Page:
More than 200 birds died earlier this year. Now, scientists and federal agencies are running forensic tests and looking for clues to the goo as part of a national investigation.
California Gov. Jerry Brown signed his sweeping $1.1 billion emergency drought relief bill Friday. It funds water infrastructure improvements like flood control and aid for farmworkers.
An official investigation into a 2014 accident at the Waste Isolation Pilot Plant has concluded that cat litter is the culprit. Organic material in the litter caused a drum to burst.
As much as a third of the produce grown on some farms is rejected because it doesn't meet beauty standards. But it's still tasty and healthy. One big firm is now telling growers: Give us your uglies.
In South Florida, the world's two most destructive termite species could be mating because of climate change. Researchers say if the hybrids colonize, they could pose an even greater economic threat.
Researchers in Colombia have created new types of beans that can withstand high heat. Many of these "heat-beater" beans resulted from a unique marriage, 20 years ago, of tradition and technology.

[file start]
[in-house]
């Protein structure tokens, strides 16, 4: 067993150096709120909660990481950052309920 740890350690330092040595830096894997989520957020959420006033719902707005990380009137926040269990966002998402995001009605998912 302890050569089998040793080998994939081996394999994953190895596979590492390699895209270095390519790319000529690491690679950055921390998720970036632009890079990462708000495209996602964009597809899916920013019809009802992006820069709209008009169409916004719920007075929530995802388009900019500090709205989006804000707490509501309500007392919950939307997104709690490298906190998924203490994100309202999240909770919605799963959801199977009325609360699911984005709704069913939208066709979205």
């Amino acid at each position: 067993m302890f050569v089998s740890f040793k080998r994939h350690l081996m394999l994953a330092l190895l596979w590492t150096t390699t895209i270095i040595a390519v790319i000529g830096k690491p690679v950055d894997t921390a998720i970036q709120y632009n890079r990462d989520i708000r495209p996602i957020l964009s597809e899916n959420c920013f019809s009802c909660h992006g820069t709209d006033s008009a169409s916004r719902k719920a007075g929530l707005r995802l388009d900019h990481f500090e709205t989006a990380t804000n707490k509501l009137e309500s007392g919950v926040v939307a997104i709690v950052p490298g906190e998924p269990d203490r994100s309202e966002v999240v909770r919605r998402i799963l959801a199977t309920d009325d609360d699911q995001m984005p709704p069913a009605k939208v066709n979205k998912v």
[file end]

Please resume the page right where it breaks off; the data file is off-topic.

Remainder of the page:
A referendum to repeal California's statewide ban on plastic single-use bags has been added to the November 2016 ballot. The measure was backed by the plastic bag industry.
A respected scientific group says that glyphosate, also known as Roundup, is "probably carcinogenic to humans." Yet the actual risks — which are mainly to farmers, not consumers — remain uncertain.
Even with the warm outflow from nearby power plants, the San Gabriel River's an odd new habitat choice. Volunteers and researchers are working to study and track the population that's popped up there.
At an event to honor the modern-day science hero, $15,000 worth of edible insects were on the menu. So Tyson was willing — if not exactly eager — to explore the delicacies on offer. For science.
The most thorough report yet on the state of New England plant life includes climate change as one of the threats the plants face; already, global warming has led to earlier bloom times for flowering plants like lilacs, and if current trends continue, in 50 years Massachusetts could have the climate of current-day Georgia.